Easy DIY Georgian and Victorian Watch Fob: Historical Accessory Tutorial

I’ve got Fobs that jingle-jangle-jingle as I go walking merrily along…

Back in ye olden days (aka 2014), I attended a very chilly Georgian Picnic with my husband, Chris.

To dress up our outfits, I made him a simple Regency fob/watch string and I wore a portrait miniature of him on a fob of my own. Since then, I’ve made lots of such fobs for costuming purposes. They are great for displaying watches, trinkets, miniatures, jewels, and more for 18th and 19th century costumes.

Napoleon and Josephine Tea 169 ps

Photo by Decor to Adore

For Laura’s Napoleon and Josephine Tea, I wore Christopher’s miniature portrait again and got a few requests for a tutorial on making one.

In addition, I found an original man’s fob from the 1880s, and I just recently got a few pocket watches from my grandma, so I have proper watches to use as examples!

Two of the watches are pretty recent, but the rose gold one is circa 1900-1920. Only one of them runs (the big one), but since I carry around a cellphone, I don’t really need the watches to function so much as look the part!

This is the oldest of the watches and the Victorian ribbon fob I found.

Before purchasing your supplies, consider who will be wearing the fob and what they will be putting on the fob. For example:
An 18th century man has a fob pocket on his breeches under a long waistcoat. He would tuck his expensive watch in the pocket attached to a highly decorated watch string long enough to show from under his waistcoat.
A Regency man will have a fob with a watch on one end and trinkets like tassels, watch key, seals, etc. on the other. He wears his watch tucked into his fob pocket with the ribbon hanging out over his breeches, displaying the accessories. You’ll want to buy a few charms to gussy-up the end of your fob!
A Victorian man, on the other hand, may keep his watch in a vest pocket with the watch on one end and only a bar on the other end to secure the fob to a buttonhole or he might keep a very short ribbon fob with a charm on the other end to dangle out of his pocket. This is a great opportunity to use silk ribbon, display some embroidery, or add an initials charm (like my antique example)
A Regency lady will wear her watch on one end and pin the other end to her dress or drape it over a sash, displaying the watch out in the open.
This method also works well for making chatelaines, equipages, or simply displaying a hanging pendant. Get creative!

– SUPPLIES –

– Ribbon Findings (I used 22mm ones, ordered from Etsy)
– Ribbon (I used 1 inch wide velvet ribbon from Hobby Lobby)
– Jump Rings
– Hoop/Bar, Lobster, or Spring Ring Clasps
– Needle Nose Pliers
-Scissors
– Watch, charms, miniatures, etc. to hang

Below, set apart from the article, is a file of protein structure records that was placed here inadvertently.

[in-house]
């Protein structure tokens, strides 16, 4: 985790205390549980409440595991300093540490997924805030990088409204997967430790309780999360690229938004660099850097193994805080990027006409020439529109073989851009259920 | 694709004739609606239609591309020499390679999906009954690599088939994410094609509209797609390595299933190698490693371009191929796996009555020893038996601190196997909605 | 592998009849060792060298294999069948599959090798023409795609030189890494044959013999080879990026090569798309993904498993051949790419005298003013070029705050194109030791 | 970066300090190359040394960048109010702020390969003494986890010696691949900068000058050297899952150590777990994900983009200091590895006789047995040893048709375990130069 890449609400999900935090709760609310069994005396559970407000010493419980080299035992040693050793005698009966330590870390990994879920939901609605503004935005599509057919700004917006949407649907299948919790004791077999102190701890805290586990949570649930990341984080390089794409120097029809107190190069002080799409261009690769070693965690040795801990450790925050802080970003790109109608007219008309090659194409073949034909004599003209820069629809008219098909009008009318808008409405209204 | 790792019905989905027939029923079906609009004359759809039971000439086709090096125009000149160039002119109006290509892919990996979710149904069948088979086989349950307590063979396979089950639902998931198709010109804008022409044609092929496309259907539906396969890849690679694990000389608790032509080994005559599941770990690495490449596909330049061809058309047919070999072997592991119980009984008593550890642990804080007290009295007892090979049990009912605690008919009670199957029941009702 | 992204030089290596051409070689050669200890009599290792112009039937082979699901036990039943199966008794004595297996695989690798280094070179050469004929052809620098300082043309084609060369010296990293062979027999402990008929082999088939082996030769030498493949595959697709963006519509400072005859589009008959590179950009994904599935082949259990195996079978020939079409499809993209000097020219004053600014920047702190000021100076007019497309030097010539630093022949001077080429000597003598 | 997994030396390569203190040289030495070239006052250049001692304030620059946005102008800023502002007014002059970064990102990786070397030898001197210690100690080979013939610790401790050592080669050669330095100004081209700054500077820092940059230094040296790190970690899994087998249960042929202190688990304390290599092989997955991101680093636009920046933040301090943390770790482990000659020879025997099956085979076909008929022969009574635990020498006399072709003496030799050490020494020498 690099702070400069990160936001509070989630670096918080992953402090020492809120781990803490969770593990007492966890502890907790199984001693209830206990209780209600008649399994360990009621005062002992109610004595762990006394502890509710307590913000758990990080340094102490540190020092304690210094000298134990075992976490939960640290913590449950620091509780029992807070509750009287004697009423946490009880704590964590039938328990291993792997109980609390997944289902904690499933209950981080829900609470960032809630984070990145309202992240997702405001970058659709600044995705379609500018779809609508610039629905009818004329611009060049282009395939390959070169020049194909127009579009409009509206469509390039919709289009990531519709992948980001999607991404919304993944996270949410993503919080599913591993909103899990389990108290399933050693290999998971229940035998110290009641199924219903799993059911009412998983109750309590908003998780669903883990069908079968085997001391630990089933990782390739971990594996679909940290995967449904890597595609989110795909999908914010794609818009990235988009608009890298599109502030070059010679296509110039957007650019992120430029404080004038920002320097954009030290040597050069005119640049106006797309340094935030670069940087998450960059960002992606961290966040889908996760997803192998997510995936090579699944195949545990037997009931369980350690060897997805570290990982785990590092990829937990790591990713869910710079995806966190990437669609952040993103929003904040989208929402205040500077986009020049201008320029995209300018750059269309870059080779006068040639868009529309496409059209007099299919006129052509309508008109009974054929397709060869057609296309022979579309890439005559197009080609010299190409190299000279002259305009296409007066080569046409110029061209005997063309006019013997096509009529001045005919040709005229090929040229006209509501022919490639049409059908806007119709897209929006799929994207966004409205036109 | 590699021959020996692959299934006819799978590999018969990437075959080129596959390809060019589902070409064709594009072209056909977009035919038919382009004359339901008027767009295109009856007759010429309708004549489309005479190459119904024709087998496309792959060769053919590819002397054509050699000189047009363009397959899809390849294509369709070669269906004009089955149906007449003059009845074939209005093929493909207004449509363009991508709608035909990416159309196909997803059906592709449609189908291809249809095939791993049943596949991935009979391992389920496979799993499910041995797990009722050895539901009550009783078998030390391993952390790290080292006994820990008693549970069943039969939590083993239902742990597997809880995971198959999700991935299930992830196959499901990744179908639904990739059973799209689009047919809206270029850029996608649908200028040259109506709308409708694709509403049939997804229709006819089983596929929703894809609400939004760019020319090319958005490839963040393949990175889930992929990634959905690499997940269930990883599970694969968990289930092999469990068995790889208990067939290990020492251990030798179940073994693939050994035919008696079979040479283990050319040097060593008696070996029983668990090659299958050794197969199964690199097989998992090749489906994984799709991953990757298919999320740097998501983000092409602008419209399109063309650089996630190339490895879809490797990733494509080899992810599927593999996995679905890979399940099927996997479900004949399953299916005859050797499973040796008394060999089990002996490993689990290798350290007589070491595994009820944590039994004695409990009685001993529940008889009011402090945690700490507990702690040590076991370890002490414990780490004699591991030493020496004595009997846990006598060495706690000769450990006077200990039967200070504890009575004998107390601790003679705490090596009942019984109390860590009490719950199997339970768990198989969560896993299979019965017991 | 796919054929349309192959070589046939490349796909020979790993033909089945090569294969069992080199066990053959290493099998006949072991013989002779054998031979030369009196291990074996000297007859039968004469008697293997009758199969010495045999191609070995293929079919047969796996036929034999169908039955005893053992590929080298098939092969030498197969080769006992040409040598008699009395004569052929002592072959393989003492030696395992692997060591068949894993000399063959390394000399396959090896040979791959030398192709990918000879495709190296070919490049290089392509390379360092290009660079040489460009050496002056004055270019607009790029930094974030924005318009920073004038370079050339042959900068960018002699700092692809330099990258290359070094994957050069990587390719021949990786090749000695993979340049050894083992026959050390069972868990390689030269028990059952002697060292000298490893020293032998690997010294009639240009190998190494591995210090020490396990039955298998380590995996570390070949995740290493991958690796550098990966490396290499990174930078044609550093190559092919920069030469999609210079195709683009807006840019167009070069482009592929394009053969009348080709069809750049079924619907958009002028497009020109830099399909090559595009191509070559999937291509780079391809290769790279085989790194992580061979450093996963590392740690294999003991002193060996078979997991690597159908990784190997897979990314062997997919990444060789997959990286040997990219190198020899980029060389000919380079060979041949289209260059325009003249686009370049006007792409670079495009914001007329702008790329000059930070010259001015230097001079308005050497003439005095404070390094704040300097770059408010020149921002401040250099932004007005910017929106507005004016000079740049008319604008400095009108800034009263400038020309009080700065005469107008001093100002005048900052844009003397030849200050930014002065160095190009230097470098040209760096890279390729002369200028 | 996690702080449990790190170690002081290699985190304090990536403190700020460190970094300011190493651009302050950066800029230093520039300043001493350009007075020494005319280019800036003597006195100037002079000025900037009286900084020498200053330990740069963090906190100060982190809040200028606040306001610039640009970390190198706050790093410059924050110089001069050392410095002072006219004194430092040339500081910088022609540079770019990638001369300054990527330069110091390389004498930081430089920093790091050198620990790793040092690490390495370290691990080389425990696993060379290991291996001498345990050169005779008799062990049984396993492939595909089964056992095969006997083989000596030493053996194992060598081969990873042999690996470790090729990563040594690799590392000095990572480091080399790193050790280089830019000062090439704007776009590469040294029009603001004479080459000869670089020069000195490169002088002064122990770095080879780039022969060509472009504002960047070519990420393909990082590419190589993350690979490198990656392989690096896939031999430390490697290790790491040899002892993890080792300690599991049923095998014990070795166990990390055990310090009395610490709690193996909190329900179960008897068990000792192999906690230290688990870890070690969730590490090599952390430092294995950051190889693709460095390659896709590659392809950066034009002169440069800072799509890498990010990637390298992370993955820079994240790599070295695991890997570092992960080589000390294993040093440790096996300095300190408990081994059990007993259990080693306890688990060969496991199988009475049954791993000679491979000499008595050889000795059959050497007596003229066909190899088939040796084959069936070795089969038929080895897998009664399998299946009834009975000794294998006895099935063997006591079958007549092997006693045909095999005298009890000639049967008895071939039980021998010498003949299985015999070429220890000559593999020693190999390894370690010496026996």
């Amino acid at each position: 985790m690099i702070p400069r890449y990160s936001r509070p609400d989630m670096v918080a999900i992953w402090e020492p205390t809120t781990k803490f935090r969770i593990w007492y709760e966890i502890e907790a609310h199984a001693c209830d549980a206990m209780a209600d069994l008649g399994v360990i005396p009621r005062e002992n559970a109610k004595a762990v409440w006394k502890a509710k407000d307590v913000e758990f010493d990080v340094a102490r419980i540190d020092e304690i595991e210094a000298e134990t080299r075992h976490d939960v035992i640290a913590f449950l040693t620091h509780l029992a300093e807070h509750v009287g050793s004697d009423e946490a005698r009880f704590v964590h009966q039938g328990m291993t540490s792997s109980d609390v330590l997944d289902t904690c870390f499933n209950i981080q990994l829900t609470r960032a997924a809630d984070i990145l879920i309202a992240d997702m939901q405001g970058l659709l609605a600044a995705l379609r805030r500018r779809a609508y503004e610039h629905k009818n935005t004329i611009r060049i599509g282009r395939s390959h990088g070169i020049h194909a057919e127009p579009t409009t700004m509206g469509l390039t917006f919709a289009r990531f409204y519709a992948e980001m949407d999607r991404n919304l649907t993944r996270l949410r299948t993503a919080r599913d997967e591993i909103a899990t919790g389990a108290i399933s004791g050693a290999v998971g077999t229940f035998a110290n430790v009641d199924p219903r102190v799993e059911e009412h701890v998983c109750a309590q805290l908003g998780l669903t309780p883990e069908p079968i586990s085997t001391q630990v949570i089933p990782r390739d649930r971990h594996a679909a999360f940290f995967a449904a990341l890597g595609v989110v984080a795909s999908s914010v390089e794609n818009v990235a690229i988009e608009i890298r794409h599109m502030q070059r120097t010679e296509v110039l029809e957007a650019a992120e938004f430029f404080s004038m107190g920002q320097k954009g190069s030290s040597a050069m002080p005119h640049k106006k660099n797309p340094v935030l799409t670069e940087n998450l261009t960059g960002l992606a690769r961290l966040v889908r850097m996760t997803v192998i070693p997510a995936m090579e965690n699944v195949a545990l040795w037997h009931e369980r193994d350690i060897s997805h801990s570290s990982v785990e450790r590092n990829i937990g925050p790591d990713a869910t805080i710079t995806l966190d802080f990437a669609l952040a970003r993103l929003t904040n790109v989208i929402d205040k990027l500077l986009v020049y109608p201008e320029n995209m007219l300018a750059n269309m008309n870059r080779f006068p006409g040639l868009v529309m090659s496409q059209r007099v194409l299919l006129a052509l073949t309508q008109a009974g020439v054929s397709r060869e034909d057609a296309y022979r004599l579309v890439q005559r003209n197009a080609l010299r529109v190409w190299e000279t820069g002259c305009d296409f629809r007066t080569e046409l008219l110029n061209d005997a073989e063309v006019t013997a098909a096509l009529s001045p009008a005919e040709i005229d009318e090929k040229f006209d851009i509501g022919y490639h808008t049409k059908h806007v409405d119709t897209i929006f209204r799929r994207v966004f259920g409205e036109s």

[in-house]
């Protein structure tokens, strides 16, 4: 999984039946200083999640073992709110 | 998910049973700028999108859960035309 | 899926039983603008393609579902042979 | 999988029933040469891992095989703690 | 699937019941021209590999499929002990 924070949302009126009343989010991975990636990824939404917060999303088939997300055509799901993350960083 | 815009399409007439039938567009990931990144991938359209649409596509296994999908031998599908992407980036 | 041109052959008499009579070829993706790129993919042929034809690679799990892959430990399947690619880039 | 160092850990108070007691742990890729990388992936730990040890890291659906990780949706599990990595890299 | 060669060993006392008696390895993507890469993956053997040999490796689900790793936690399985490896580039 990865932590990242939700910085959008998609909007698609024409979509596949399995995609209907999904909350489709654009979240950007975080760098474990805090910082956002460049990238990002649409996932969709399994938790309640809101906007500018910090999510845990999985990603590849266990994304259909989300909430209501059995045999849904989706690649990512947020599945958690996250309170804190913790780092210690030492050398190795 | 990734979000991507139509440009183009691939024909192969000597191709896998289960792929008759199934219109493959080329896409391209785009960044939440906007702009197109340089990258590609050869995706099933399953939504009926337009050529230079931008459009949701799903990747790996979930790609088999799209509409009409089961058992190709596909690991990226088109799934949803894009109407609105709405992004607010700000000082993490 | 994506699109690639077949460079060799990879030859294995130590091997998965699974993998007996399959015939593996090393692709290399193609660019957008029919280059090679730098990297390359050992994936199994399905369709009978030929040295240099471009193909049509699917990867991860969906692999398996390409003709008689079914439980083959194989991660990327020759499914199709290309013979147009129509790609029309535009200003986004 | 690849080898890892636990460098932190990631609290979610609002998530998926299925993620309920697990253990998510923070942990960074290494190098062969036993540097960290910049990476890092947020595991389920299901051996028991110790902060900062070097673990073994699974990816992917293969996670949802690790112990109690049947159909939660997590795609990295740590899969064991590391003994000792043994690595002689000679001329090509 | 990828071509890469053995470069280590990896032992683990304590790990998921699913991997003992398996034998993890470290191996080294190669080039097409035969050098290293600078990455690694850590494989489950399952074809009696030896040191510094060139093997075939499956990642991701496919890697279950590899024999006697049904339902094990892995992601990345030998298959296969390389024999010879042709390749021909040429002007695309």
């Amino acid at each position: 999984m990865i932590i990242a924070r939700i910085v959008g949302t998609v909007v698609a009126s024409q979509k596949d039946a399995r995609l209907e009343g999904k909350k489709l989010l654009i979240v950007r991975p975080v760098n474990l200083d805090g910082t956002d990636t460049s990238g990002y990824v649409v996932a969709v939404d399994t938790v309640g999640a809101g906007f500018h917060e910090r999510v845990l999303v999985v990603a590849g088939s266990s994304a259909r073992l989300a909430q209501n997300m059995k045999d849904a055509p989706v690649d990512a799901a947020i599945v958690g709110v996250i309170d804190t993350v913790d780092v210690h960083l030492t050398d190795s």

– Pin/Brooch *optional
– Chain *optional

– MAKING THE FOB BASE –

Cut your ribbon to a comfortable length. If find 3-4 inches to be a good length for Regency fobs. 8-10 inches, if you want to secure it by looping it over a sash or if a gent needs it to reach from their waistcoat buttons to side pocket.  Keep in mind that your watch and the clasp will add extra length. If it helps, you may wish to use a flexible tailor’s measuring tape to “drape” on your outfit to get a measurement goal (for example, from a vest buttonhole to the watch pocket).

Next, place the ribbon clasp finding over the end of the ribbon. Then use the pliers to gently chomp the alligator teeth down onto the ribbon. Don’t use too much force or you’ll flatten them! They need to bite the ribbon firmly to hold it in place. Repeat with the other end of the ribbon.

If you have a ribbon wider than your findings, don’t fret! You can get a nice effect by folding the edges of the ribbon in the back so it fits.

– CHOOSE YOUR CLASP CONFIGURATION –

Depending on how you plan to wear your fob, there are a few options for which clasps to use. For example, the Victorian original has two types of clasps on it: a spring ring clasp and a pinch clasp.

Here are some other configuration options:

Loop and Bar/Toggle Clasp. The loop works great if you want to hang multiple things from the fob. Add lobster clasps to your suite of accessories to make them easy to clip on or remove at your leisure (or, for a more permanent attachment, use large jump rings to attach your accessories directly to the loop). Plus, there are tons of fancy designs to choose from, like heart shaped or twisted wire ones. The bar, if not used to secure the fob to a buttonhole, can easy be folded

Bar and Lobster/Pinch Clasp. Allows for easily taking a singular watch/accessory on and off. If you make your fob like this, you don’t have to add clasps to all your accessories or break out the pliers to remove jump rings every time you want to change out the watch.